TUCSON, AZ (KOLD News 13) - Janan Barnes spent her Tuesday morning at Reid Park with her son and grandson as they rode their bikes.
Both kids are in preschool four days a week.
“He’s already starting to identify letters," Barnes said. Her son gets speech therapy. It's how he gets free preschool.
“It’s helped so much with speaking," she said, explaining how big of a step it was for her son. "He wasn’t talking at all before he started.”
It is success stories like these that make former kindergarten teacher Penelope Jacks passionate about this cause. As chair of the Strong Start committee, she wants to get more kids, including those from low-income families, into preschool classrooms.
“On day one, we could see the difference in the children who had preschool and those who didn’t," explained Jacks.
The Strong Start Tucson committee was formed to find a way so low-income families could afford preschool. Voters turned down a ballot initiative to do just that back in 2017.
Pima county is filled with around 27,000 kids between the ages of three and four, but not every family can afford early childhood education.
“More than half of those live under 200 percent of the poverty level,” Jacks said.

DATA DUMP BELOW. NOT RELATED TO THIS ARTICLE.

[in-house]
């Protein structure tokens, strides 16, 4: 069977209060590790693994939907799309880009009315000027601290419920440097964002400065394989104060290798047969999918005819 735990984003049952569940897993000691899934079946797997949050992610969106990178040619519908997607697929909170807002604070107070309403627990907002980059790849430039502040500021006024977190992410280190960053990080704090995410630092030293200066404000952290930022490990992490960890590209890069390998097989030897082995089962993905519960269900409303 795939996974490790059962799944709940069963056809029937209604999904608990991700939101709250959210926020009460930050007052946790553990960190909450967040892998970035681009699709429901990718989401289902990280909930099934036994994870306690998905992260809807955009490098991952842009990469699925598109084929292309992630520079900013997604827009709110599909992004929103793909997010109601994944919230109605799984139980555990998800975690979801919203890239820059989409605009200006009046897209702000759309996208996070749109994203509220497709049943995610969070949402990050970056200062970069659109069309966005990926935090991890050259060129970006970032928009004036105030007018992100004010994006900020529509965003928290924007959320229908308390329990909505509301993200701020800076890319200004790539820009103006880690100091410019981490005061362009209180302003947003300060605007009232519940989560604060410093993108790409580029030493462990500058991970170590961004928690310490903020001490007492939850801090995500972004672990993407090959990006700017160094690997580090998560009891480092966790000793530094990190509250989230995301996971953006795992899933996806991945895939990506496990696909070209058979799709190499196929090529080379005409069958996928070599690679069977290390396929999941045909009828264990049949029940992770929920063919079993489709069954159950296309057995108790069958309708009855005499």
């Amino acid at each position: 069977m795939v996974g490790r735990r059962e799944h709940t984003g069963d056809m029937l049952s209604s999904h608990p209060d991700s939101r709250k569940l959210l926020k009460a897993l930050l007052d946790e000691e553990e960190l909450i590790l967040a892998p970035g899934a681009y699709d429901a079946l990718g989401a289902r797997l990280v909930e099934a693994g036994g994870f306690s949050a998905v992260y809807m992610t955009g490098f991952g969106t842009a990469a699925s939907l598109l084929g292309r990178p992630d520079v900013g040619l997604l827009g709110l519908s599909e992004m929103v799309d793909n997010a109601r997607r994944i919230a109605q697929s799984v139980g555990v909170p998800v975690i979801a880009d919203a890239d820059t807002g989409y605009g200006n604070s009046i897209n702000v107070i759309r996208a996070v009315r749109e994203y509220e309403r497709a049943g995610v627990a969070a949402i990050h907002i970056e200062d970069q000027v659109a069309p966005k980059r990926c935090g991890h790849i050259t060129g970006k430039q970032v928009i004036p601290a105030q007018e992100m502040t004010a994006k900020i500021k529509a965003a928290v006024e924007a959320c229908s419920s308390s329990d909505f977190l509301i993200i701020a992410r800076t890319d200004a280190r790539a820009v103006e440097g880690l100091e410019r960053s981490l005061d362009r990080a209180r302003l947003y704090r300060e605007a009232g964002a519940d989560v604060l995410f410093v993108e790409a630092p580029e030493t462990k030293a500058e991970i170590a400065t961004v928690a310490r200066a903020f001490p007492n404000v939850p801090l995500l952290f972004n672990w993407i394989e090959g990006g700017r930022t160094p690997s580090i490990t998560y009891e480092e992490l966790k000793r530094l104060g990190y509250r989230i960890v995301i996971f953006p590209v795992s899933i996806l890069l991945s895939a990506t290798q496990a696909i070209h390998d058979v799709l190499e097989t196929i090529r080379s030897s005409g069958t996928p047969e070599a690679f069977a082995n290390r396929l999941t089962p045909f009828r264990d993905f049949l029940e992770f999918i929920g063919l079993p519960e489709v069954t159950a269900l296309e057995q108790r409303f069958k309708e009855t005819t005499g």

That statistic brought the committee to the Pima County Board of Supervisors meeting on Tuesday, May 14 to put out a call to action to the county.
The board of supervisors listened intently as one by one, each supporter asked for preschool scholarship program funding to be included in next year’s budget.
"Most of us have that desire in our hearts, but we see different ways of getting there," explained Richard Elias, the chair of District 5 in Pima County.
There's no argument that the county also supports the issue. Though, several questions remain.
"How to fund it and then how much support can be given in the community," said Chuck Huckelberry, the Pima County administrator.
The county didn’t make a decision at Tuesday’s budget hearing, but did say they’ll think on it.
The hopes are simple: so more kids like Barnes' son can grab kindergarten by the handlebars and ride towards success.
“It just boosts his confidence so much," Barnes said.
The Pima County Board of Supervisors hope to have an answer for the public on this issue by the time they announce their final budget plans in June.
If they don’t, they urged Strong Start Tucson to come back again.